A measure of the atmosphere’s reaction to the ENSO regime is multivariate ENSO index (MEI). During the past 2 months MEI has shifted from weak La Nina to neutral ENSO. Expected next week is that NOAA will announce La Nina onset due to the cooling east-central Pacific (Nino34 zone) sea surface temperature anomalies (SSTA). But does the climate agree?
According to the Rutgers University Snow Lab the North America snow cover in November 2017 was 7th highest in the 1966-2017 period of record. Interestingly, the November 2017 value is similar to November 2013 and 2014 which were followed by “polar vortex winters”.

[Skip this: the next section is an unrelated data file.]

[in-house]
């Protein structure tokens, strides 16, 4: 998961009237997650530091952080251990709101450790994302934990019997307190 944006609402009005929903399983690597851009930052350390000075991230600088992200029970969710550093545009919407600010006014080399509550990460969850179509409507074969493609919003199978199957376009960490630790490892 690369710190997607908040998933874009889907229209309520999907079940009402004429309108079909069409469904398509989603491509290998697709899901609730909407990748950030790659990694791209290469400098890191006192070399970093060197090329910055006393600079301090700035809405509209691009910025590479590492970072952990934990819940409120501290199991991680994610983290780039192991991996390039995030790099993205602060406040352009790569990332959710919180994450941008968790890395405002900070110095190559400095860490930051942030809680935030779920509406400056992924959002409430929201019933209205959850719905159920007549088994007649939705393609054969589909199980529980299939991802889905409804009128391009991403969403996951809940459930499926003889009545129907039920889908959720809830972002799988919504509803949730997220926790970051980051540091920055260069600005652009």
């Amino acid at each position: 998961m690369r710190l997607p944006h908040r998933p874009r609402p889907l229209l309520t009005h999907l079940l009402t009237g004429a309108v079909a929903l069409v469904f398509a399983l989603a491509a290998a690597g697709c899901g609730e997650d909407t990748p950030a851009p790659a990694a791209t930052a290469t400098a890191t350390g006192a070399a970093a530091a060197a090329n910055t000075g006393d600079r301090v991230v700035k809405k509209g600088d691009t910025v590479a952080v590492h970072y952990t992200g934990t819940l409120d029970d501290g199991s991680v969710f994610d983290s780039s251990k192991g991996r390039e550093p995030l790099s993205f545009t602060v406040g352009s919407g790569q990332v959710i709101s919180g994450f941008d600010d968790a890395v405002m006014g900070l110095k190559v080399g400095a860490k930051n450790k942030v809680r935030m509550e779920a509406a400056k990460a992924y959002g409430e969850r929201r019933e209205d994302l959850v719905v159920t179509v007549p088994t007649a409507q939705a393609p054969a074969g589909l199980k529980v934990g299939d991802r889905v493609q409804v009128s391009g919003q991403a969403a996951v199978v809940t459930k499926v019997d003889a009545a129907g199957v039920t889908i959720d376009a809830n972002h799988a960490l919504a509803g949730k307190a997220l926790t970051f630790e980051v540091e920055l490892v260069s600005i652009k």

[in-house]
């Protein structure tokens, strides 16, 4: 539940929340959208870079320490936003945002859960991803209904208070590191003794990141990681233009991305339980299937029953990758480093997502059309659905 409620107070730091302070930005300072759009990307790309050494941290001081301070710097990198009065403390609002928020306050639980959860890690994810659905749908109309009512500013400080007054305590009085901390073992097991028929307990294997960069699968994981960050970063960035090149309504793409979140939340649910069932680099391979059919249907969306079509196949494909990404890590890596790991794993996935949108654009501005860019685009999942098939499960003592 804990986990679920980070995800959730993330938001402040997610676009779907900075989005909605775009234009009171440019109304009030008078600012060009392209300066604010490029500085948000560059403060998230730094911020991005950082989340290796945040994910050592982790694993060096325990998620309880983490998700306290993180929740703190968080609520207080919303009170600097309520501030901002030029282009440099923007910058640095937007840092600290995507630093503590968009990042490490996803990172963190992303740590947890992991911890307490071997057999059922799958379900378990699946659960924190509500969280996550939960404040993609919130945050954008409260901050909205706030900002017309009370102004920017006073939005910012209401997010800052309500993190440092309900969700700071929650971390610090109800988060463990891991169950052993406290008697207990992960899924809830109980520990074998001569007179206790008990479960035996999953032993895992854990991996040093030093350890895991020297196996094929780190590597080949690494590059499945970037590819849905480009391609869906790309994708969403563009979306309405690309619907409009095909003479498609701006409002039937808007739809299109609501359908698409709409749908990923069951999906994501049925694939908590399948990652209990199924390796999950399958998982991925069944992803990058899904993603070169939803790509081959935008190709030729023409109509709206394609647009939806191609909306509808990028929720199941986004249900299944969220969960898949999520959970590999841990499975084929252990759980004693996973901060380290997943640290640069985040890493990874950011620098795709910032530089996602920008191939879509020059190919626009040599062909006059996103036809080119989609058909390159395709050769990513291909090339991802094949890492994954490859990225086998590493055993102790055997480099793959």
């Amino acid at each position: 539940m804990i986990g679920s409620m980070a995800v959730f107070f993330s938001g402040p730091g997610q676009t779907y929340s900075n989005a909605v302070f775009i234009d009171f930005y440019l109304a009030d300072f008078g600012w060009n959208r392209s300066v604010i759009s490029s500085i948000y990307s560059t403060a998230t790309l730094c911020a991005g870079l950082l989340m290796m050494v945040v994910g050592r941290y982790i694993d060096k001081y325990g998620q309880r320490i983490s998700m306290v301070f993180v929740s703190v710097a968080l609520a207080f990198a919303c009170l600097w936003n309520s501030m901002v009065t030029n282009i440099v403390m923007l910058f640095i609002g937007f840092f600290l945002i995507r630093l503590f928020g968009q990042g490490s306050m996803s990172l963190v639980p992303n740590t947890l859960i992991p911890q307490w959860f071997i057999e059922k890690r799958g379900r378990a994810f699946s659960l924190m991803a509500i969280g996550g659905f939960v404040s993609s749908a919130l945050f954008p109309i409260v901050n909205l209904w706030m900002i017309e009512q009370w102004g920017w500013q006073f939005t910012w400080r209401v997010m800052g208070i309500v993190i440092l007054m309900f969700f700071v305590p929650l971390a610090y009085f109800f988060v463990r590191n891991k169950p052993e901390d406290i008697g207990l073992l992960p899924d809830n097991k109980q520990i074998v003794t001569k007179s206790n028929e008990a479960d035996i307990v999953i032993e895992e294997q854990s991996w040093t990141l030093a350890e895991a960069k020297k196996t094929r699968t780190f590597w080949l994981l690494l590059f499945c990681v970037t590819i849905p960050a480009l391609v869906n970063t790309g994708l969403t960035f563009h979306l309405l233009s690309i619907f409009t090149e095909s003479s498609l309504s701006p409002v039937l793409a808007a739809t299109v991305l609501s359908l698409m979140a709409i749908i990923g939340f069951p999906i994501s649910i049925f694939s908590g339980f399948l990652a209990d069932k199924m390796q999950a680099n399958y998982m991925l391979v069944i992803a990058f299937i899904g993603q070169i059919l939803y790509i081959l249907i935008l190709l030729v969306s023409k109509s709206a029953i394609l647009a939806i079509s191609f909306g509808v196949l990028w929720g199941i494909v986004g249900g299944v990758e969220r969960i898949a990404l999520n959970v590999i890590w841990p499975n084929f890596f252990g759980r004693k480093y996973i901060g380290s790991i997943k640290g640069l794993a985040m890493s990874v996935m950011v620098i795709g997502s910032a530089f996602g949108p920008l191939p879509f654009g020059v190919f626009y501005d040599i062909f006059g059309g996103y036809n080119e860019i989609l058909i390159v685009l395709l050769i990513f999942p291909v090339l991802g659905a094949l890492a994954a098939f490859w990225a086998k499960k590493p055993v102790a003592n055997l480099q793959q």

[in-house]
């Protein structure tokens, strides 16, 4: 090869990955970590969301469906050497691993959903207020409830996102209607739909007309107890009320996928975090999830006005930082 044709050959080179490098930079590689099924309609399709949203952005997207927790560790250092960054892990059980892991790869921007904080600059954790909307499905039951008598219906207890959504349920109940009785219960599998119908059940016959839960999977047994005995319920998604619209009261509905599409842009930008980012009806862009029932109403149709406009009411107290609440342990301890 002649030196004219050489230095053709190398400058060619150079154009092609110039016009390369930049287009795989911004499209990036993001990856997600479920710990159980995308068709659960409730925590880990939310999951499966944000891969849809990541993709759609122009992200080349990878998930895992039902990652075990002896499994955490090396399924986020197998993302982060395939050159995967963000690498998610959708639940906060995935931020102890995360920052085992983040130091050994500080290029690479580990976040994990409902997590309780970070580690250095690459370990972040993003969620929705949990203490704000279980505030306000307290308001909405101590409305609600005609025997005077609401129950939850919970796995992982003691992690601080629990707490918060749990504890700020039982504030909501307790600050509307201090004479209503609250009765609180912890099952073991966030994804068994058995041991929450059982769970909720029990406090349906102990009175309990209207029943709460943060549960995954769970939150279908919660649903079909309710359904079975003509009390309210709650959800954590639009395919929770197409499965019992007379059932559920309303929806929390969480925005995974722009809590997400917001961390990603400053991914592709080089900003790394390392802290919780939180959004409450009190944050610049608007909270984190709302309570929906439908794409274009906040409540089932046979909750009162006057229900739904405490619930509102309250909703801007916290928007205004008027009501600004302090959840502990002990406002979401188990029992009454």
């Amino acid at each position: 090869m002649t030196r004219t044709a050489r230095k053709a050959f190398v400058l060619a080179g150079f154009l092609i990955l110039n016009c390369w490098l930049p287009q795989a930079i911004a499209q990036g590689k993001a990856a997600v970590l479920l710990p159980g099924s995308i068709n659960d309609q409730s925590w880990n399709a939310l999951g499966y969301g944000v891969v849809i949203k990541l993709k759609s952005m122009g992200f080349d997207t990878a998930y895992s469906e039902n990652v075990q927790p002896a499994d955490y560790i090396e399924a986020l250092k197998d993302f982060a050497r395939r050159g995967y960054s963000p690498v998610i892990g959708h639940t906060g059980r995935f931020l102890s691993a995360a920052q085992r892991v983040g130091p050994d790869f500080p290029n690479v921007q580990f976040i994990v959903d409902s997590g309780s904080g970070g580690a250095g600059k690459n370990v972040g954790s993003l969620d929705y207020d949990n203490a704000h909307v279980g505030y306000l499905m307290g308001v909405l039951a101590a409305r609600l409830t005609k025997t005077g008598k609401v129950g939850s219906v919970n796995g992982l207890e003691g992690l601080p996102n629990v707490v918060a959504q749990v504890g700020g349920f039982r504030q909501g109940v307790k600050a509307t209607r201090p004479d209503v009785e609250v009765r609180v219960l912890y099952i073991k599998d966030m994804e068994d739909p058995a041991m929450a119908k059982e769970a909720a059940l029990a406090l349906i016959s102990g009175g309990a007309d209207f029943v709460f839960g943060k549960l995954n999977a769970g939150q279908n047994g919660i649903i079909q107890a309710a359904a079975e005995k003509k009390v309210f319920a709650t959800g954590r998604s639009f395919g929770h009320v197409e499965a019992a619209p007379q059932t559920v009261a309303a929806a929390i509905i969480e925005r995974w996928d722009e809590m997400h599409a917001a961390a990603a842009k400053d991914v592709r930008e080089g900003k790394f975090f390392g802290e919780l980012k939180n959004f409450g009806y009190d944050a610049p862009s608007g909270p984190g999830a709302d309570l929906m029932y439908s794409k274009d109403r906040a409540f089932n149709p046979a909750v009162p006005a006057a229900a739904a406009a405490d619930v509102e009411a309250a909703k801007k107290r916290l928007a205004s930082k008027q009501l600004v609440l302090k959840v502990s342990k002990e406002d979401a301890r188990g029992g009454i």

Snow cover is currently well below normal for early December across the North-Central to Northeast U.S. But that regime changes beginning this week and especially next week as a polar vortex weather pattern develops and combined with the relative warm Great Lakes causes widening snowfall (and snow cover).
La Nina is looking stronger and may last longer than previously forecast. Additionally, the idea that El Nino could regenerate later in 2018 is now less likely. A La Nina global climate is now more certain through the first quarter of 2018.